The 4th Duke of Norfolk's youngest son, Lord William Howard, acquired this elevated site just 15 miles from the centre of York in the 16th century. In 1661 his great grandson, Charles, was created the first Earl of Carlisle, but it was the 3rd Earl who employed the fashionable opportunist of the day to build his prestigious home. John Vanbrugh, better known for his play writing at that time, had no previous knowledge of building but somehow managed to convince the Earl that he would be able to produce something stunningly different. It took less than 10 years to create the palatial structure, but a further 15 years to complete the lavish external decoration and the opulent interiors. After the deaths of Vanbrugh in 1726, and the Earl in 1738, a new Palladian style wing was added, giving a lop-sided appearance to the original concept. Many alterations were undertaken in subsequent years but the contrasting splendour of Baroque against the subdued lines of the Palladian features have been maintained to give Castle Howard its striking silhouette.
Whilst the 3rd Earl can take the credit for this inspired and impressive stately home, the 4th and 5th Earls made important contributions to the works of art. Both travelled abroad extensively, one collecting antique sculptures and the other an outstanding gallery of Old Masters, as well as numerous contemporary paintings. Their passion for classical Italian work is prominently displayed throughout Castle Howard, but in the Antique Passage and the Long Gallery the vast collections are exhibited to their best advantage. Each successor at Castle Howard has added their own touch of individuality to the growing collections, including many portraits, porcelain and furniture.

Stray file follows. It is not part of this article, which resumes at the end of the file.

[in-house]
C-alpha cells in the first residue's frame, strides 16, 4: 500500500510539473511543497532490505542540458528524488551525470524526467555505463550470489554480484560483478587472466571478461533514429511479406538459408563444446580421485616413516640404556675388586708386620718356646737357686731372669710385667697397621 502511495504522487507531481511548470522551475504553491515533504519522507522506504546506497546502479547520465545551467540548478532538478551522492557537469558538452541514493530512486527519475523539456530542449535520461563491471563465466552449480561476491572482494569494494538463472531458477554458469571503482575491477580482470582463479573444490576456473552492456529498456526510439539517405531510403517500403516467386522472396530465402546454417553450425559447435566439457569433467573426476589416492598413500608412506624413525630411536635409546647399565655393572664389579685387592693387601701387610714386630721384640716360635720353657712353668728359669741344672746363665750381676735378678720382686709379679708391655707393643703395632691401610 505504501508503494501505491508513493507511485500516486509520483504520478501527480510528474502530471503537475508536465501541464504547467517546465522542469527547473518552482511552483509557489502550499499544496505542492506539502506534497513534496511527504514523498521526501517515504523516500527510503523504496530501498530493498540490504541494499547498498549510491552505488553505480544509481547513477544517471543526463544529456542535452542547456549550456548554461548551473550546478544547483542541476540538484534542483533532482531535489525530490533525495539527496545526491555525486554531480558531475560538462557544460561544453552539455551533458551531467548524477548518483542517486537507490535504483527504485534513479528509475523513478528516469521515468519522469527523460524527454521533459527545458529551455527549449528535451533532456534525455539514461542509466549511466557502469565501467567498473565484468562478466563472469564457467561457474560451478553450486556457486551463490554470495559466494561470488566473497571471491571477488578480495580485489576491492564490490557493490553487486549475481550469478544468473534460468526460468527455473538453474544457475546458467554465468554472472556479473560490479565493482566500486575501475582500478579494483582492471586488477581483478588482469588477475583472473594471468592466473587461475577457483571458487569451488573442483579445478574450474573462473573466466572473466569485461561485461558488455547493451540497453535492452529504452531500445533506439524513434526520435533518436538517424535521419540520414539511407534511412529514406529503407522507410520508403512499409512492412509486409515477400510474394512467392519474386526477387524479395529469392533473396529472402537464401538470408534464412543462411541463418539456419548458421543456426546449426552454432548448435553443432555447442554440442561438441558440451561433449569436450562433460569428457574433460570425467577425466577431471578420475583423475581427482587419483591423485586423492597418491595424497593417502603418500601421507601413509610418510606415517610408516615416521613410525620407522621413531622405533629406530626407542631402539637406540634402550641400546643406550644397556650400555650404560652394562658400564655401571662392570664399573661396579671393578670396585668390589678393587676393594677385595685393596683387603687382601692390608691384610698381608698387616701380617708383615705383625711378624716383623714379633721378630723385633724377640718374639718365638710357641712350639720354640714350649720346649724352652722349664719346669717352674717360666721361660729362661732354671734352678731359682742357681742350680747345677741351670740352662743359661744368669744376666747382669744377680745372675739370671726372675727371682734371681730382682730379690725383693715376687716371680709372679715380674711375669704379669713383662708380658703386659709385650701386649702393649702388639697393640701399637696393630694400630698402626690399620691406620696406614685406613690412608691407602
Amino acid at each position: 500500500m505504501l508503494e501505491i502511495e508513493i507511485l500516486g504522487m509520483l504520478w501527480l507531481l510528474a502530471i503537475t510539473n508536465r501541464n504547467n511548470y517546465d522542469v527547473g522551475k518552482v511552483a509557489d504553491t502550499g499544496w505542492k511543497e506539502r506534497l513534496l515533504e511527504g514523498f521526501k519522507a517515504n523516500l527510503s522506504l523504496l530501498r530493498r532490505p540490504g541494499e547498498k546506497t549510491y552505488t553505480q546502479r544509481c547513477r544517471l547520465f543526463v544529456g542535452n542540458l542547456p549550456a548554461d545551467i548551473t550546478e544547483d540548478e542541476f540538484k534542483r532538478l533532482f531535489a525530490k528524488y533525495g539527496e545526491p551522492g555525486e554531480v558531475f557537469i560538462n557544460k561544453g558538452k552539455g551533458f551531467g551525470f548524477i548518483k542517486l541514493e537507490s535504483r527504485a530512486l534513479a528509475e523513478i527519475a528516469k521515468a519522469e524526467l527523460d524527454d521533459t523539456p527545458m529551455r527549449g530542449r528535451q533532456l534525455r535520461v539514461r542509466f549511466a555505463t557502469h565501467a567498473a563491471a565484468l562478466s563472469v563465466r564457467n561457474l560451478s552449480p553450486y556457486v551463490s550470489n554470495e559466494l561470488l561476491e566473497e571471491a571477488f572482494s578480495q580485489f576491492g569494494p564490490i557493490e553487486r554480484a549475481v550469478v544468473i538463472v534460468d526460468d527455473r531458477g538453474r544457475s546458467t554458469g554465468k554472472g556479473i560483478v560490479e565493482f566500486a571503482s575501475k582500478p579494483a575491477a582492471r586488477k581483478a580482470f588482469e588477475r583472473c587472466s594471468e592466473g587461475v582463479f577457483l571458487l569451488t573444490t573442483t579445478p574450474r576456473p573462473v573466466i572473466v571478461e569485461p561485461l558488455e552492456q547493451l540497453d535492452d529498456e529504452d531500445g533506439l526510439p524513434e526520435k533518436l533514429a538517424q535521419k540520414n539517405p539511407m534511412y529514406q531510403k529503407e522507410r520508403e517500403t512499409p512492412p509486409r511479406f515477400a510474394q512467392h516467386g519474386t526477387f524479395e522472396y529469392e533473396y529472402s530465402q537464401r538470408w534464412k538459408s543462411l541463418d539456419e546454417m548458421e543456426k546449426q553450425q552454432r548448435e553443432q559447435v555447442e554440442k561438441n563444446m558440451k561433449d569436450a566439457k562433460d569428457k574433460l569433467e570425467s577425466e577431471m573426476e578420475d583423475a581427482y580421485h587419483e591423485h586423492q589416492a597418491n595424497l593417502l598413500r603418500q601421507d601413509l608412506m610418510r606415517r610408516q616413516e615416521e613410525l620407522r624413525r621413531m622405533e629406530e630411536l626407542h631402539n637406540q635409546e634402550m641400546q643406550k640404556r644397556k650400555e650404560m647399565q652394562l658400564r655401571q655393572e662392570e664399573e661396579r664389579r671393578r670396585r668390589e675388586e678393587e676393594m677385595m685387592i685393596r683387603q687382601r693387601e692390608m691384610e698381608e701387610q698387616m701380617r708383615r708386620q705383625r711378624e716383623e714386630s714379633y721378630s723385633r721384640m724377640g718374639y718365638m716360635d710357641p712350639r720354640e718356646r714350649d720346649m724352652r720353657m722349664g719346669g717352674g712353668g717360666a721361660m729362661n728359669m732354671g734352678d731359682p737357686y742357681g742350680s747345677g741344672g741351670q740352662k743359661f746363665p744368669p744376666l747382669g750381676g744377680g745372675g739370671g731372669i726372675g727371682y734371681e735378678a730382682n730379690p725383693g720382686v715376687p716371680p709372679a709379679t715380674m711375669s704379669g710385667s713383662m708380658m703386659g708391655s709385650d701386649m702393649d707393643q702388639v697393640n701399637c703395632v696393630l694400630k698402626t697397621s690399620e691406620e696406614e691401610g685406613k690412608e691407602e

During the 19th century a link was established with the great Derbyshire house of Chatsworth when the 6th Earl married the daughter of the 5th Duchess of Devonshire. Both the 6th and 7th Earls were long-serving MPs, performing many public duties. Commemorative items and gifts from the times when the 7th Earl was Lord Lieutenant of Ireland are dotted around Castle Howard. George Howard and his wife Rosalind, the 9th Earl and Countess, moved in the pre-Raphaelite circles, and one of their many friends was William Morris. As an active Liberal MP, a great traveller and an accomplished painter, the 9th Earl's influence on Castle Howard is clearly visible. The Museum Room is almost pure Victorian and contains many of the Earl's landscape paintings, and the splendid Anglican chapel has hints of William Morris designs among the items brought into this area by the Countess.
When the 9th Earl died in 1911, Castle Howard witnessed the end of an era, with Naworth Castle becoming the Earl of Carlisle's main residence. Castle Howard experienced a brief period of uncertainty before George Howard returned to live at the house after the Second World War. Working together with his wife, George restored the sparkle to Castle Howard and was proud to pass on the inheritance to his son, the Hon. Simon Howard, who continues to live there with his own family.